Any suitable technique may be used to distribute the diamond crystallites or mixture of diamond crystallites and porcelain flit over the surface of the workpiece. In one embodiment, a suspension of diamond powder is provided in an aerosol medium. The aerosol is sprayed upon the porcelain surface whereupon the solvent evaporates, leaving behind the dry diamond powder as a top coat. It is important for cost control that the aerosol method not use excess diamond powder which will merely add undue cost to the coating process. The porcelain industry currently is developing solvent-less electrostatic spray techniques used quite commonly now in the paint industry to restrict volatile organic compound (VOC) emissions. These techniques are very efficient with little paint pigment loss. These electrostatic spray techniques may be used to provide a very precise and controlled method for uniformly dispensing diamond powder onto the porcelain surface. These simple spray techniques lend themselves to patterning of the diamond on the workpiece surfaces.
Any diamond powder can be used to provide the diamond crystallites used for the invention. For applications as a diamond-tiled cookware surface, the powder is graded to a size that is less than 5 microns in diameter. That is, the powder is sieved such that most, if not all, of the particles having a maximum diameter of more than 5 microns are removed. In the context of the present invention, the “maximum dimension,” the “particle size,” and the “powder size” of the diamond particles all refer to the size to which diamond powder has been graded.
Powder sizes greater than 5 microns in diameter will result in the diamond-coated surface having a rough surface finish. This will require additional measures to finish the coated surface. By using powder size less than 5 microns in diameter, the surface roughness will be approximate to standard industrial finishes. Smaller powder size will also help in suspension of the powder and its dispersion over the workpiece surface. For other applications, the crystallite size chosen will be dependent on nature of the application. In fluid handling applications, the crystallite size will determine the surface roughness and thus the viscosity of the fluid along the container boundary. Here, a rough surface is desirable. It creates slip planes in the fluid which reduces the frictional drag from the walls. If the diamond coated surface is applied to a polishing or finishing wheel, small powder sizes permit polishing operations while very small powder sizes permit finishing operations. If the diamond coated surface is applied to a lapping wheel, larger powder sizes are desirable for performing grinding and lapping operations.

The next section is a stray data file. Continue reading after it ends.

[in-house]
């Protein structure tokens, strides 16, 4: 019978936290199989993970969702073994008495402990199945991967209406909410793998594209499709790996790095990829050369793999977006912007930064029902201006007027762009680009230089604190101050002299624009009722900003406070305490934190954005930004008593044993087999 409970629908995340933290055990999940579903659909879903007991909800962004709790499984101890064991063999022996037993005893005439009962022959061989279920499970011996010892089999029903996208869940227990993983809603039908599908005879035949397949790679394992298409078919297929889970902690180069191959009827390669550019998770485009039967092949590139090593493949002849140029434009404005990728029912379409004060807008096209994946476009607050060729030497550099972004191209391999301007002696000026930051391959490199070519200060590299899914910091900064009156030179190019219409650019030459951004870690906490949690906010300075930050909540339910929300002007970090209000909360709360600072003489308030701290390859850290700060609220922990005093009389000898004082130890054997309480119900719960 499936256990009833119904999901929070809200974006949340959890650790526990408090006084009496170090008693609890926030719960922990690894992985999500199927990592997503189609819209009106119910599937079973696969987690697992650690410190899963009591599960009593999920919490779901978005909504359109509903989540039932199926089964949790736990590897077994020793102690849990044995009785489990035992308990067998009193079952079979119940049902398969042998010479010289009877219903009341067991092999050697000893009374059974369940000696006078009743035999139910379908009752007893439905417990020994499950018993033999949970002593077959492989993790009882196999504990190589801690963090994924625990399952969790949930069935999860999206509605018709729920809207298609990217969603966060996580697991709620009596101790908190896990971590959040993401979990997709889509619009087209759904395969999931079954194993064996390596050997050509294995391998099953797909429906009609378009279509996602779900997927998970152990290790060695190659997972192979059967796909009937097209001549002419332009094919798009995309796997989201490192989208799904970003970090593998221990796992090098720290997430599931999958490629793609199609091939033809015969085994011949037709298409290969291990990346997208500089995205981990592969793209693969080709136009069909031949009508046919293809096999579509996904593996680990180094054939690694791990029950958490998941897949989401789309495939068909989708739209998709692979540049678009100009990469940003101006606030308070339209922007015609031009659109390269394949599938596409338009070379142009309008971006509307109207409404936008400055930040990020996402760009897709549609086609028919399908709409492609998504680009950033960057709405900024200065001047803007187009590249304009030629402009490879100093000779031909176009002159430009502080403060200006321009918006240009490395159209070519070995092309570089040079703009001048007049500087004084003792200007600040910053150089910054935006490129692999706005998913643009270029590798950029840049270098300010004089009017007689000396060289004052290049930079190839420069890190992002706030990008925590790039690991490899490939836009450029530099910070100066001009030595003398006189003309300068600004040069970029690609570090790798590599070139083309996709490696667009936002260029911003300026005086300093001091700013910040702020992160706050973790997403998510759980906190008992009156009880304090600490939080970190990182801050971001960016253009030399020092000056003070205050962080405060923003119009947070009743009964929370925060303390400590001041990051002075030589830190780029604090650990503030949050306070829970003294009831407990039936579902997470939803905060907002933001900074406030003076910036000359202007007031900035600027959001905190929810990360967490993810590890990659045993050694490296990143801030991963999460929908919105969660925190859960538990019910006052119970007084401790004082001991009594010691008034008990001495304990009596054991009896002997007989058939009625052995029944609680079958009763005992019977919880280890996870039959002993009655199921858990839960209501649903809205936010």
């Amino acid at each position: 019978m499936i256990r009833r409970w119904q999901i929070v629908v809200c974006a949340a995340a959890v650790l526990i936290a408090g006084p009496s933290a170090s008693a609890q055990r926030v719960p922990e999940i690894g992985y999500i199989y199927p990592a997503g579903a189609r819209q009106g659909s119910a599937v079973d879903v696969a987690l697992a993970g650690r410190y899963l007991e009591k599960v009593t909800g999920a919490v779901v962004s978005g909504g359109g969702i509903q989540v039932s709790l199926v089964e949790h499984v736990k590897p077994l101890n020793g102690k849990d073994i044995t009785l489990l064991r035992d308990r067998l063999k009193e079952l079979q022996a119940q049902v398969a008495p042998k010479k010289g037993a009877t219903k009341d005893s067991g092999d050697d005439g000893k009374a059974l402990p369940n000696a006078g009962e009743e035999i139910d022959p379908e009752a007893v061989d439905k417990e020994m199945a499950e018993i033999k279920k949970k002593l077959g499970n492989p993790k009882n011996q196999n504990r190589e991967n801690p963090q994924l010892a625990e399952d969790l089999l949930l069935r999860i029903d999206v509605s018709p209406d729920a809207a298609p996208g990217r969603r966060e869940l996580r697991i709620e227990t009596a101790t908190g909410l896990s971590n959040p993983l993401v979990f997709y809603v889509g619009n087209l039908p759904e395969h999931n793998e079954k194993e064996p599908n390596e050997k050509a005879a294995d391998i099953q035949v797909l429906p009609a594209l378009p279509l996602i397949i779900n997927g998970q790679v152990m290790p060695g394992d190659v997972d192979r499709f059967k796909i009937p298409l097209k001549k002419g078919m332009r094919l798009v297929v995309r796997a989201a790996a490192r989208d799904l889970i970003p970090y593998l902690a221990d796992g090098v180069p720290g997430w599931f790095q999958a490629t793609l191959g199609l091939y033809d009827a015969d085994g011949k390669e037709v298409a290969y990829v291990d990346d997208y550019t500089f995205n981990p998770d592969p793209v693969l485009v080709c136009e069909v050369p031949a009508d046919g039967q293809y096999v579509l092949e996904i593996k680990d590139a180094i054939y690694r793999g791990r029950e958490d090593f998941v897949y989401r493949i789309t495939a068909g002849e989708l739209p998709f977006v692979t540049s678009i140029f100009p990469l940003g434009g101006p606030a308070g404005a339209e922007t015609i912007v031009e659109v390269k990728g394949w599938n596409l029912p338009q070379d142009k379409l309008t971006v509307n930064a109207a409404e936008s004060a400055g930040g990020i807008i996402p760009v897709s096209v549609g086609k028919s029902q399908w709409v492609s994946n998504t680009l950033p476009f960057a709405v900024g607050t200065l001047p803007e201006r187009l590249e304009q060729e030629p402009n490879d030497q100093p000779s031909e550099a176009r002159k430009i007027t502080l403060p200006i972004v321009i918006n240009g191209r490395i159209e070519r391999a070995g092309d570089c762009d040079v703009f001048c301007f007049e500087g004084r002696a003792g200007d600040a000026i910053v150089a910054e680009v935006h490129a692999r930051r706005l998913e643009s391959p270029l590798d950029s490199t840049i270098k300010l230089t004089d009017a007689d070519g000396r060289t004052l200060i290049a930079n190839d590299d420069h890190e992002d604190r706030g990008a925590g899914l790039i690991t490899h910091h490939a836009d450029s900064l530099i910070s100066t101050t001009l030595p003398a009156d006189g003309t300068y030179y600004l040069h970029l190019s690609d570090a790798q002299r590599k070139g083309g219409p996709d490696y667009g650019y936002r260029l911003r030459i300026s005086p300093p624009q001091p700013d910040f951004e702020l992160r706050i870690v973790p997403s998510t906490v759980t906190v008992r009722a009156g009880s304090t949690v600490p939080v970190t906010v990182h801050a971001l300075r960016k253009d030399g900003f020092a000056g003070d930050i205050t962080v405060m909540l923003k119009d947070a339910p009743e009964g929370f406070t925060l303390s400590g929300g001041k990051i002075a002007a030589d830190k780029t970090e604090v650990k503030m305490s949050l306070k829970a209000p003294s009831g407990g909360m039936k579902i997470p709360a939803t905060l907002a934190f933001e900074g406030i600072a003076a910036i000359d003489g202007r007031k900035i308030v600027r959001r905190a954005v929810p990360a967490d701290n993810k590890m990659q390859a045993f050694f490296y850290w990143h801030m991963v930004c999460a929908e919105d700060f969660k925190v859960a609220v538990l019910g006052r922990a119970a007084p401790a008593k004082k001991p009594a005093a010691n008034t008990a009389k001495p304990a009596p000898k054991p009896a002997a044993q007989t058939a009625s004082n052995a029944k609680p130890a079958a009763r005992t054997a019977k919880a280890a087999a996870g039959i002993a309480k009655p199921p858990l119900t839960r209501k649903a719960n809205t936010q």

Diamonds of any size may be used to implement the teachings of the present invention. For example, large diamond particles (e.g., diamond particles having a maximum dimension greater than 50 microns) may be used in decorative applications including the adornment of chinaware or jewelry.
In step S2, the workpiece having the diamond-tiled coating is fired to above the glass temperature of the particular porcelain enamel used. For aluminum-based porcelain coated materials, the glass temperature of the porcelain is typically ranges from 500 to 600° C. For steel-based porcelain coated materials, the glass temperature of the porcelain is typically ranges from 650 to 850° C. At these temperatures, the porcelain glass surface becomes fluid. The diamond powder, which still remains far below its melting temperature, penetrates the fluid surface of the porcelain.
In some applications, it is desirable to spray dry diamond powder directly onto the porcelain glass while in the high-temperature fluid state, i.e., after the porcelain has been heated. When the porcelain is heated before the distribution of diamond powder, it may be desirable to heat the porcelain again after the distribution of diamond particles. If an aerosol medium is sprayed directly onto fluid porcelain glass, the aerosol medium is preferably non-explosive to eliminate the risk of explosion.
Diamond attachment to the porcelain surface occurs as a result of chemical and mechanical bonding between the diamond crystallites and the porcelain enamel glass. During the high-temperature firing process, it is observed that the fluid porcelain glass wets the diamond surface. Wetting of one surface by another is evidence of the formation of a chemical bond at the interface between the two materials (the amorphous glass and the crystalline diamond). Furthermore, the expansion coefficient difference between diamond (1 ppm) and the porcelain glass (5-10 ppm) results in compression forces on each of the diamond powder crystallites as the porcelain surface cools below the glass temperature of the porcelain (approximately 550° C., depending on the type of porcelain). These forces serve to embed the diamond crystallites onto the porcelain surface under a compressive stress which adds a mechanical bond.